As we were driving down Highway 101 from the San Francisco Bay area through central California, (on our way to Southern California), I kept seeing these bells with signs along the road that said “El Camino Real.” I finally decided to take this picture of one which happened in a typical looking location not far outside of Paso Robles, CA. This area was covered in sun soaked yellow grasses (which are part of the reason for it being called the Golden State) the other reason of course was the California Gold rush of the 1840’s and 1850’s.
Even though I grew up in Southern California and knew from even my grade school days and heard the stories of building the California Missions and of course the famous “King’s Highway” (which in Spanish is called El Camino Real). But in spite of that, I had never remembered these bells, so I decided to find out about them. Here’s what I was able to find out their history.
The notion of preserving El Camino Real was first proposed by Miss Anna Pitcher, Director of the Pasadena Art Exhibition Association to the Women's Club of Los Angeles in 1892. Unsuccessful, she tried again with a pitch to the California Federation of Woman's Clubs (CFWC) in May 1902 and to the Native Daughters of the Golden West (NDGW) in June 1902. Both organizations endorsed the idea. The CFWC (principally Mrs. A.S.C. Forbes and Mrs. Caroline Olney) and the NDGW eventually implemented the proposal. In 1904, a group was formed called the El Camino Real Association. This group had the mission to reestablish the road and select a marker design. Mrs. Forbes' (upon a suggestion by Mrs. C.F. Gates) created a marker that was a cast iron bell hung from an eleven-foot bent guidepost.
The first bell was placed in 1906 in front of the Old Plaza Church in downtown Los Angeles. Eventually, there were approx. 158 bells installed along the Camino Real by 1915. Alas, the bells were not maintained, and by 1926, the bells had fallen into disrepair and some had been stolen. From 1926 to 1931, the California State Automobile Association and the Automobile Club of Southern California assumed responsibility for maintenance and replacement of bells on state-owned property (just as they had responsibility for signage). In fact, the bells often served as highway signage, working as markers for California motorists. By 1949, there were approx. 286 bells along the road.
In 1960, Justin Kramer of Los Angeles won the bid to manufacture replacement bells. His design became the standard. Theft and vandalism continued to take its toll, and the number dwindled to about 75. In 1974 the Legislature appointed Caltrans as guardian of the bells, responsible for repairing or replacing them.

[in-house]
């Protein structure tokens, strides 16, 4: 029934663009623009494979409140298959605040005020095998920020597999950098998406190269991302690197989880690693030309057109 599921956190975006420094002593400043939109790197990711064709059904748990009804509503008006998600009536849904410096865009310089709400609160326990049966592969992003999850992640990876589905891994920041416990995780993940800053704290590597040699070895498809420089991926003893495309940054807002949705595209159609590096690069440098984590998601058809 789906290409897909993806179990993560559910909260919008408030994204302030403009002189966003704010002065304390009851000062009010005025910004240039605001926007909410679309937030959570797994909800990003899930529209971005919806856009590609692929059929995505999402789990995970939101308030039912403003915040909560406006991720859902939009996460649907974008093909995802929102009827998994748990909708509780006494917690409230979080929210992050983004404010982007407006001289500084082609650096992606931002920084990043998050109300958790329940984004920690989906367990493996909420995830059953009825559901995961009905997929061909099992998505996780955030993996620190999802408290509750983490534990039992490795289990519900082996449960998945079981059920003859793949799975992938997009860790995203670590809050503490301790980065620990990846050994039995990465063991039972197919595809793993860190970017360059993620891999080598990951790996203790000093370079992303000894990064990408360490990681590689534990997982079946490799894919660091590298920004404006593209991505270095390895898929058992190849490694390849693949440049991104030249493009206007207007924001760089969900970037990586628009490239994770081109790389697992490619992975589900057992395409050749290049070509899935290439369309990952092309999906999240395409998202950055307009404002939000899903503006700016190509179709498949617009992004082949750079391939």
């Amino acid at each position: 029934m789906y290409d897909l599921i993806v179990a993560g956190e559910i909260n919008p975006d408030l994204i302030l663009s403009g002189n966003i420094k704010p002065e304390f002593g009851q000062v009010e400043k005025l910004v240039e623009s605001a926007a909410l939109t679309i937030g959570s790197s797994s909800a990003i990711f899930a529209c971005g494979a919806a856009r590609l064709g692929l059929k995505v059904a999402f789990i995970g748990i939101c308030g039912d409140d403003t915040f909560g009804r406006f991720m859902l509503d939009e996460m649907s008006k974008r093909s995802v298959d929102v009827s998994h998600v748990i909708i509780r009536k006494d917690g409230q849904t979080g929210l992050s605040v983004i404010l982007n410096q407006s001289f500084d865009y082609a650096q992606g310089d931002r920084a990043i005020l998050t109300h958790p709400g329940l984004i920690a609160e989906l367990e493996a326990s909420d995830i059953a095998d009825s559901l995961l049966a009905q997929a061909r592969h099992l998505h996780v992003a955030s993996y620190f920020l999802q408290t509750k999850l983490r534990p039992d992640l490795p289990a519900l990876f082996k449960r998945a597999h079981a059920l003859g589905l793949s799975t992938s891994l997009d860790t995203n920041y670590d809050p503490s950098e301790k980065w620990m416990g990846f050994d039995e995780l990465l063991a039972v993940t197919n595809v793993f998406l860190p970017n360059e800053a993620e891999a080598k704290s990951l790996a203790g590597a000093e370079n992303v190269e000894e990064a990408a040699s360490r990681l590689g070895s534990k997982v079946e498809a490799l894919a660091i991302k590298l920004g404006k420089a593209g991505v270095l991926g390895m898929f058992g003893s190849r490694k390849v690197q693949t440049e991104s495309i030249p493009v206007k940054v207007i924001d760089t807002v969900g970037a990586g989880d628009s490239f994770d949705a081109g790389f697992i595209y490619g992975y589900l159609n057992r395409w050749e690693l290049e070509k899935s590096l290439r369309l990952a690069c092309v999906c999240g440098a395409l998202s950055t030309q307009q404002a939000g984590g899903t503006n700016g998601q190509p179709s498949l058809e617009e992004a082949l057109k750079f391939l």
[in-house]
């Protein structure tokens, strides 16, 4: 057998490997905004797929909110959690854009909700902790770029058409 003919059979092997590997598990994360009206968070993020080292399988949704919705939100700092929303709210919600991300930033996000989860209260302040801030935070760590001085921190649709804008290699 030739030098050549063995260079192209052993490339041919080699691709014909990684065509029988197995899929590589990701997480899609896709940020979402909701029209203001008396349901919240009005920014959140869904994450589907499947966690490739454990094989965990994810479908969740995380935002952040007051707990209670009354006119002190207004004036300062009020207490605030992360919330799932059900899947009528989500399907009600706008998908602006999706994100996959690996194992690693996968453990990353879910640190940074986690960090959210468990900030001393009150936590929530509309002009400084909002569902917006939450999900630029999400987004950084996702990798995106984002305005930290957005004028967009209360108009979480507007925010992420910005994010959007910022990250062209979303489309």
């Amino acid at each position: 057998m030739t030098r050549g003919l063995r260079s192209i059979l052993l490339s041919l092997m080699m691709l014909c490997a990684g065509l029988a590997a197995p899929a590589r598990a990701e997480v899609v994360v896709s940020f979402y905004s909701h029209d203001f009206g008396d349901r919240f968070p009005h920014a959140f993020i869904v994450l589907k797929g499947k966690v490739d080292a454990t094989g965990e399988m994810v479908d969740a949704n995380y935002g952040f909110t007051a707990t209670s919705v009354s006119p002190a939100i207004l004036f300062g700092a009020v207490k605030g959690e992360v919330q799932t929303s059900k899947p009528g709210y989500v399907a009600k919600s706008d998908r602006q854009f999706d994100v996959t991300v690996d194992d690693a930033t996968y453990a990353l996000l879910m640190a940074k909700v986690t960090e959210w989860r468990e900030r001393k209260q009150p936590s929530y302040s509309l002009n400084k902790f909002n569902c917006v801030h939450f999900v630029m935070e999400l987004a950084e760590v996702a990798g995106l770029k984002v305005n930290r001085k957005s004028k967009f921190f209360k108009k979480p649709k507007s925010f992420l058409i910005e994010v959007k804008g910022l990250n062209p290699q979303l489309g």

Replacements are made of concrete, rather than cast iron, to discourage theft. Along with Los Angeles County, the bells are located in the counties of Ventura, San Benito, Monterey, San Luis Obispo, Santa Barbara, San Mateo and Santa Clara. In 1996, Caltrans developed the "Adopt-A-Bell" program (specifically, it was developed by Keith Robinson, who was the Statewide Coordinator of the Caltrans Adopt-A-Highway Program because he had an interest in El Camino Real and the loss of the mission bell markers; it appeared to him to be a good way to get the bell markers back on the highways for the public to recognize the historic route of El Camino Real).
After the program was conceived, the California Federation of Womens Clubs was offered the opportunity to adopt as many bells as they could until early 1998. The adoption guidelines were written so that after early 1998 anyone could adopt a bell and maintain it under the Adopt-A-Highway Program.
The history of El Camino Real and its bells, is quite interesting. At the same time that the American colonies were rebelling against England, a handful of Spaniards and Mexicans established outposts up the California coast. The first was established in 1769 at San Diego, when they established a fortress and a Franciscan mission. A footpath, called The El Camino Real, or Kings Highway, was created to connect the outputs.
Each outpost, called a Mission, was situated in areas where large populations of Indians lived and where the soil was fertile enough to sustain a settlement. As time progressed and more Missions were built, the footpath became a roadway wide enough to accommodate horses and wagons. It was not, however, until the last Mission in Sonoma was completed in 1823, that this little pathway became a real route. From that point, a series of small self-reliant religious missions were established. Each was a day's travel apart and linked by El Camino Real, Overall, El Camino Real ("The King's Highway") linked 21 missions, pueblos and four presidios from San Diego all the way up to Sonoma.
Remember that Sonoma is right up there in the Napa Valley from a couple of posts back?Many of these missions have themselves become tourist attractions in and of themselves now. Mrs. LZ and I have visited many of these over the years and they are all sort of unique in their own right with their own stories of their early beginnings and the hazards of local life in those times. Probably the most famous of these would be the one that my maternal grandparents visited right before they decided to move to Southern California from Ohio in the 1940’s. That one being the Mission at San Juan Capistrano, famous for its swallows that migrate back there every spring to thrill the tourists.
"Wheresoever you go, go with all your heart."